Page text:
The new mast will be a glass one. Glass masts are heavier than carbon ones but the AIS-antenna can be placed high up inside her. A third advantage is that by placing the third mast well forward it will aid Exlex running downwind. Exlex masts are self-standing having no shrouds. I can thus let out the sails more than 90 degrees with no chafe. Should Exlex head up into the wind the windward sail get more pressure and the lee one less thus making the system stable and self correcting. Exlex is a simple boat with no selfstearing gear. To make her keep her coarse I find a equilibrium between forces acting on her.

Usually a glass mast is more than twice as heavy as a carbon one. The glass one that I made came out at 2.8 kilos. The Europe Dingy masts are 2.5 kilos each for the same lenght. The reason that the different masts are nearly equally heavy is that, Europe Dinghy’s mast are restricted by racing boat rules. Their mast are forbidden to be as light as they can be built. The boats started out with wooden masts, then, came aluminum, then carbon. To be fair to the wooden mast owner’s carbon masts are ballasted with glass. Very democratic, but its one more example on how racing rules makes bad boats. Racing boats are not fast but fair. Cruising sailors that not compete should avoid boats influenced by racing boats. Unfortunately that is not possible unless you build your own.

Exlex mast holder will be attached to the strong center board case. To be able to fit the mast holder vertical I have placed a square piece of wood in her to have some thing to measure against. I did not have a pipe that fitted.

Doing a calculation using Pythagoras theorem. I found a neat formula that helped me to find the side of the wood, just divide the pipes inside diameter by the square root of 2.

Below are some photos.

Doing the pregging at Marström Composite. The two halves can be seen. Later they are put together a vacuumbag is placed inside and outside.
The Exlex mast the small one to the right is ready to go into the autoklav together with her big brother.
Transporting the 2.3 meter long mast on my bike to my workshop
Wheighing the third mast. She came out at 2.8 kilos
The square stick in the foremost mastholder. The new mastholder will be next to the yellow centerboard just behind the hatch.
The formula I derived to calculate the side of the square stick. Just divide the diameter by the square root of 2 or 1.414
The modell the two forward masts. Here the sails are let out more than 90° making, hopefully Exlex sail stable downwind.

To be continued…

Regards Yrvind.

EXLEX BACK IN THE WORKSHOP

Monday 2 of September 2019 Captain Thomas Grahn towed Exlex from Hunnebostrand on the west coast of Sweden to Västervik on the Swedish east coast behind his wife’s father’s car. Everything went fine. It took us five or six hours. It was a shortcut. Sailing from Hunnebostrand to Västervik is about 500 nautical miles; it would have taken many weeks.

To be able to trail Exlex is a one of her many desirable qualities. Last year we trailed the first Exlex 5.76 meters to Dingle in Ireland and then I sailed her to Madeira, 2011 I trailed the yellow boat 4.8 meters long to Ireland and then sailed her to Martinique, 1988 I trailed Amfibie-Bris 4.8 meters long to France and then sailed her to Newfoundland. I have trailed many of my small ocean going boats to various places. I suggest the idea. It adds a dimension of freedom, so why not?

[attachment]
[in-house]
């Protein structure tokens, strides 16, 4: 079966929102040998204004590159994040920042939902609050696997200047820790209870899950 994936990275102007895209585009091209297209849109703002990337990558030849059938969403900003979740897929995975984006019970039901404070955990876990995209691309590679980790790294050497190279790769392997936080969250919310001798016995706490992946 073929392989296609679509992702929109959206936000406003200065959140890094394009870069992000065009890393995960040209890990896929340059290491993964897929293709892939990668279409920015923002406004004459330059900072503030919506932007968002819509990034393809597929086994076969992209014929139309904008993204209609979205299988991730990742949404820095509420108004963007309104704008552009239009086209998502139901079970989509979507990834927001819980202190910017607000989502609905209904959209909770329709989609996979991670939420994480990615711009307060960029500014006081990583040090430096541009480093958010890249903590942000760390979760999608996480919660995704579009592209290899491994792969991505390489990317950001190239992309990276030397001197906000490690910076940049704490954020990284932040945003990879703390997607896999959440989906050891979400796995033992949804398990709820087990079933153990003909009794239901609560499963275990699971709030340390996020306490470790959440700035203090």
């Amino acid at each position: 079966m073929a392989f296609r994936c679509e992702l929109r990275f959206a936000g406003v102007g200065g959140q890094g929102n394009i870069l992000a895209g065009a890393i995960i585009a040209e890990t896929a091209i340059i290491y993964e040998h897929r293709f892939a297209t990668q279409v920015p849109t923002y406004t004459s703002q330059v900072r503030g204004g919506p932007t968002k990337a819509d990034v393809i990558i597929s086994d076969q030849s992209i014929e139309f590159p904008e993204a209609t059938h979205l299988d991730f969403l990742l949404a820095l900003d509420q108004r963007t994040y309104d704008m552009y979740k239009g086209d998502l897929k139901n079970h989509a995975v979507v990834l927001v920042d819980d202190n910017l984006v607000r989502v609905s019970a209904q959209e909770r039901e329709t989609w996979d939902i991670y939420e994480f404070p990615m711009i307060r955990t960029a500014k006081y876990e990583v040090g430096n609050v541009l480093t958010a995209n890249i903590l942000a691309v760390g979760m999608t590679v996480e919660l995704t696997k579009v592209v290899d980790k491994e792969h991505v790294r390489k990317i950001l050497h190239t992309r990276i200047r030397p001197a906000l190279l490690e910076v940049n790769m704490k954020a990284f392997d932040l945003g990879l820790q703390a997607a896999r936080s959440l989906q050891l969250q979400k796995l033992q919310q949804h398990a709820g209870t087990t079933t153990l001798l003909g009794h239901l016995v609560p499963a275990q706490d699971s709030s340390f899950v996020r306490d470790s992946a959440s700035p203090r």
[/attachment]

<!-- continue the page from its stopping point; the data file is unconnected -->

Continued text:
Exlex, although small attracted much attention in Hunnebostrand. I had to answer many a question like if she was able to sail to windward, if I was steering with the sculling oar, what would happen is she capsized and more. I assured every one that she was a very able boat. I sold many brochure’s and some kind persons donated and some invited me to eat ice-creams.

I made a long list of possible improvement’s to carry out before the month of May 2020 when I plan to depart.

I am very pleased with the performance of Exlex. She pointed high and sailed fast. If I watch my steps the upcoming voyage will go fine

Docking Exlex
Each evening the speeker on the sightseeing boat was telling everyone everything about Exlex
Onlookers were querius about my boat. Why people have so huge boats nowadays no one reflected over

 

Kind persons gave me icecream

Something gone wrong with my computer I am unable to show more pictures. Hopefully friends will fix it.

After speaking to several friends I can now continue . Here are two more photos of Exlex being rolled over.  This time it was not for stability but to test for leaks.  There were still a leak on rolling to starboard in the ventilation system, a small one screew hole. I had plugged 2 screew holes before. Rolling to port she was tight, no leaks. The hatches were also waterproof. The one leak I think is easy to fix, but Murphy is sitting on my sholder trying to to keep me alert.

Rolling to port. No leaks. People on the bridge are curous wondering at the strange Exlex
Now the hatches are under water. No leaks. The bronze plate can be seen in the middle in the front of it is the centerboard slot.
Exlex on the trailer ready to come into the work shop. My yellow bicycle not to forget in front

Work is now being done on Exlex.

To be continued…

Regards Yrvind